21 Jul 2011

Are childhood "taunting songs" universal?

Lately John Wells's has been exploring taunting songs and the concept strangely has me hooked. Not sure why. Maybe I'm just immature but I'm finding it fun to analyse and discuss the linguistics behind these childhood taunts too. The 5-syllable nyaaah-nyah-nyah-nyaaah-nyaaah song, for example, should be widely familiar to most anglophone children and it can be overlayed onto any taunt by singing out the desired insult with this 5-note song.

So the question has been tossed around: What other languages and cultures have similar taunting songs with the same characteristics? Some commenters on John Wells's blog are affirming a Korean musical pattern of AAGAAG EEDEED based on non-sense words /ʌl.le.ɾi k͈ol.le.ɾi/. I'll take their word for it and I've been googling for other pertinent information.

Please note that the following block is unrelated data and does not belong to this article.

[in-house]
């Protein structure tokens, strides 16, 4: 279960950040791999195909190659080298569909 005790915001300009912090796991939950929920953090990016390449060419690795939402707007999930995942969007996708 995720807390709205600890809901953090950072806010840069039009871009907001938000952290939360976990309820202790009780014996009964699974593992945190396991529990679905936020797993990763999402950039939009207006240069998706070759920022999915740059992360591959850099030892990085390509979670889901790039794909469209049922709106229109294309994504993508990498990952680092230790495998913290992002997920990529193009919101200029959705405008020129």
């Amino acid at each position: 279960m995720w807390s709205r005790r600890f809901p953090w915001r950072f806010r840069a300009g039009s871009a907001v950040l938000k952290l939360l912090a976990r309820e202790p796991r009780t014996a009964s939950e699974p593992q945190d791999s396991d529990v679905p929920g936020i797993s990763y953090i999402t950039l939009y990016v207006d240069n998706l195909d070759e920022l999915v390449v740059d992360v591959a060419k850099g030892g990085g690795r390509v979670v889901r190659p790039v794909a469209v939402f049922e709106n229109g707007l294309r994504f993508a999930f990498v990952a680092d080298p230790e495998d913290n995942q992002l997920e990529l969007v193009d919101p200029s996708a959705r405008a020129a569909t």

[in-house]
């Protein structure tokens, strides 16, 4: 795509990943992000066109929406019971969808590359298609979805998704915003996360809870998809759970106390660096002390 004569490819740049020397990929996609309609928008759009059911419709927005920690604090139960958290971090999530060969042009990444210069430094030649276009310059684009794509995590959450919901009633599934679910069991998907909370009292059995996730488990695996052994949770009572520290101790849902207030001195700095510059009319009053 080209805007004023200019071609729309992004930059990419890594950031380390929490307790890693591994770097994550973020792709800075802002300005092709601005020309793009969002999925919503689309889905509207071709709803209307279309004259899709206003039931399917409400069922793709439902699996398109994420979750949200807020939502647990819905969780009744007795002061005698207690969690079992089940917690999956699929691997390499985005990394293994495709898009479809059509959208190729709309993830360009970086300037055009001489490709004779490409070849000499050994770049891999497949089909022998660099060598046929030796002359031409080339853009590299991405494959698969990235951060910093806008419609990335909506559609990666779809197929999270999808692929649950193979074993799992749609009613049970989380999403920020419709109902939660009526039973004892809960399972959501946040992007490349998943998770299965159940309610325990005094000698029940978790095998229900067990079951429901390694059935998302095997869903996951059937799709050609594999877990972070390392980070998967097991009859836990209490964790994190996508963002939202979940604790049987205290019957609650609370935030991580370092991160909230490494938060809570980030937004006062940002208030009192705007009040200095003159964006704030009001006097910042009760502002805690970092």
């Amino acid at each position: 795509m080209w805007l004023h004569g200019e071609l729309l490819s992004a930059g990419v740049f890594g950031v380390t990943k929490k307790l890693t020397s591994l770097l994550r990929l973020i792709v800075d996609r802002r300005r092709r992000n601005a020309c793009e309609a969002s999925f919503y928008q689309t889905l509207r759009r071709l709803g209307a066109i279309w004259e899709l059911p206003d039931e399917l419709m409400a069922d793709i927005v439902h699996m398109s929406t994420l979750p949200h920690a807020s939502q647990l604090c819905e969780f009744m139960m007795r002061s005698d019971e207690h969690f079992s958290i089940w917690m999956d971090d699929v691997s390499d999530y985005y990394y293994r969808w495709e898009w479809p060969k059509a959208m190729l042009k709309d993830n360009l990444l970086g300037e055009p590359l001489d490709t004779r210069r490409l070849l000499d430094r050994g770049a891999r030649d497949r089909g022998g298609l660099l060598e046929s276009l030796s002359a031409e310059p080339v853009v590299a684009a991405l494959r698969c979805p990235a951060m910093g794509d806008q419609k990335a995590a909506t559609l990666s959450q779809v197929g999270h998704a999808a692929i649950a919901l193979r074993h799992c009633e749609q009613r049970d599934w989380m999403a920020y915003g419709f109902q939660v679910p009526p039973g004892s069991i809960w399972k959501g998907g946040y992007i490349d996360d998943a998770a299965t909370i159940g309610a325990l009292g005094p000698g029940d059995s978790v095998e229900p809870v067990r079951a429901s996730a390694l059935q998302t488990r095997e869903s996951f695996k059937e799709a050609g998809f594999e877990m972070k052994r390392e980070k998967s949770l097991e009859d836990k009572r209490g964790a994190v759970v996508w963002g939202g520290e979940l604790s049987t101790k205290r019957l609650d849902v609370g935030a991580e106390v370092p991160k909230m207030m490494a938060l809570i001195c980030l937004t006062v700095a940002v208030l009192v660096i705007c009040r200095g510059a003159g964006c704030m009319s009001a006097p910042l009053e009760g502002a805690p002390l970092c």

I found nuggets of data-gold at one forum that directly asks the question I was seeking: Are children's taunting songs universal? There I've learned among other things that a French taunt has passed me by in gradeschool. It's called nananère and naturally, being a frivolous pop-culture topic, all the details are faithfully documented at Wikipédia in French. It looks like the combination of taunting and singing is just too tempting for any child on this planet to resist. I'd say these songs certainly appear universal.

Now another fun question that's probably even harder to answer: What equivalent ancient language taunts might have existed in Latin? Or in Etruscan? Hittite? Egyptian? Hattic? The mind boggles.


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